(m4.info)Inhibiting Invocation

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4.2 Preventing macro invocation

An innovation of the `m4' language, compared to some of its
predecessors (like Strachey's `GPM', for example), is the ability to
recognize macro calls without resorting to any special, prefixed
invocation character.  While generally useful, this feature might
sometimes be the source of spurious, unwanted macro calls.  So, GNU
`m4' offers several mechanisms or techniques for inhibiting the
recognition of names as macro calls.

   First of all, many builtin macros cannot meaningfully be called
without arguments.  As a GNU extension, for any of these macros,
whenever an opening parenthesis does not immediately follow their name,
the builtin macro call is not triggered.  This solves the most usual
cases, like for `include' or `eval'.  Later in this document, the
sentence "This macro is recognized only with parameters" refers to this
specific provision of GNU M4, also known as a blind builtin macro.  For
the builtins defined by POSIX that bear this disclaimer, POSIX
specifically states that invoking those builtins without arguments is
unspecified, because many other implementations simply invoke the
builtin as though it were given one empty argument instead.

     $ m4

   There is also a command line option (`--prefix-builtins', or `-P',
Note: Invoking m4.) that renames all builtin macros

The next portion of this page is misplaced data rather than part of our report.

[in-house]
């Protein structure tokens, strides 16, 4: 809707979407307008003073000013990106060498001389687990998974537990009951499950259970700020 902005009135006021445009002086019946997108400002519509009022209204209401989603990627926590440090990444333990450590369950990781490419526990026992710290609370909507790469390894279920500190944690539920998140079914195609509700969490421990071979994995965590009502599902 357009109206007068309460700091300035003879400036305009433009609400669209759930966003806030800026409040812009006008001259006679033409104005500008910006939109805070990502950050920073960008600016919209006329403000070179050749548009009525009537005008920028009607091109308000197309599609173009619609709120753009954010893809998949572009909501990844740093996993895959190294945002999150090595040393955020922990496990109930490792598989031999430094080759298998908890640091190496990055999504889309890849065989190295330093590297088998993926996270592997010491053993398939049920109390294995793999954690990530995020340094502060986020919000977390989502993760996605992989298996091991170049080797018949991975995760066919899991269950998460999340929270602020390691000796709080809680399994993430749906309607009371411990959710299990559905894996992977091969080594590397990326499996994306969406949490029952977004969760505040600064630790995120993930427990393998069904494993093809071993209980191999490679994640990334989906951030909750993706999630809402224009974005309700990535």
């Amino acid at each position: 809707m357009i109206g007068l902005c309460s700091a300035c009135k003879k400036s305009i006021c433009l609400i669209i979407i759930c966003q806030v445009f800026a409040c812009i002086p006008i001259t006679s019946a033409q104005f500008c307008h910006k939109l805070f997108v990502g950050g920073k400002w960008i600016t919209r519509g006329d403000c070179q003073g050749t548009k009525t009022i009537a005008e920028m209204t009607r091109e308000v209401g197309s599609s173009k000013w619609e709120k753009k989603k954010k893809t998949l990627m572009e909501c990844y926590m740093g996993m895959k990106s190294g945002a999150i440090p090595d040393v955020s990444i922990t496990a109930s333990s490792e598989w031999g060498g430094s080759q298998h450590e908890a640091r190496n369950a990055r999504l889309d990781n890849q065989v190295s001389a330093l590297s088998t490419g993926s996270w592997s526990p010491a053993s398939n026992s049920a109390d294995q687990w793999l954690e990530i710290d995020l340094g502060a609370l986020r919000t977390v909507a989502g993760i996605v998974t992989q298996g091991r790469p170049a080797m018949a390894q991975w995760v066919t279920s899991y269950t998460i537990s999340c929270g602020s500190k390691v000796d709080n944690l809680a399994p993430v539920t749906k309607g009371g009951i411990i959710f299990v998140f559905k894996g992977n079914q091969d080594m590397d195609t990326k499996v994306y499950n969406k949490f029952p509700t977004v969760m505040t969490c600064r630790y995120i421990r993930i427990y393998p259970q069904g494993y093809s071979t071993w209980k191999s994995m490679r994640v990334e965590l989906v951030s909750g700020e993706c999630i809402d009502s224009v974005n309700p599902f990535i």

with a prefix of `m4_' at startup.  The option has no effect whatsoever
on user defined macros.  For example, with this option, one has to
write `m4_dnl' and even `m4_m4exit'.  It also has no effect on whether
a macro requires parameters.

     $ m4 -P

   Another alternative is to redefine problematic macros to a name less
likely to cause conflicts, Note: Definitions.

   If your version of GNU `m4' has the `changeword' feature compiled
in, it offers far more flexibility in specifying the syntax of macro
names, both builtin or user-defined.  Note: Changeword, for more
information on this experimental feature.

   Of course, the simplest way to prevent a name from being interpreted
as a call to an existing macro is to quote it.  The remainder of this
section studies a little more deeply how quoting affects macro
invocation, and how quoting can be used to inhibit macro invocation.

   Even if quoting is usually done over the whole macro name, it can
also be done over only a few characters of this name (provided, of
course, that the unquoted portions are not also a macro).  It is also
possible to quote the empty string, but this works only _inside_ the
name.  For example:


all yield the string `divert'.  While in both:


the `divert' builtin macro will be called, which expands to the empty

   The output of macro evaluations is always rescanned.  In the
following example, the input `x`'y' yields the string `bCD', exactly as
if `m4' has been given `substr(ab`'cde, `1', `3')' as input:

     define(`cde', `CDE')
     define(`x', `substr(ab')
     define(`y', `cde, `1', `3')')

   Unquoted strings on either side of a quoted string are subject to
being recognized as macro names.  In the following example, quoting the
empty string allows for the second `macro' to be recognized as such:

     define(`macro', `m')

   Quoting may prevent recognizing as a macro name the concatenation of
a macro expansion with the surrounding characters.  In this example:

     define(`macro', `di$1')

the input will produce the string `divert'.  When the quotes were
removed, the `divert' builtin was called instead.

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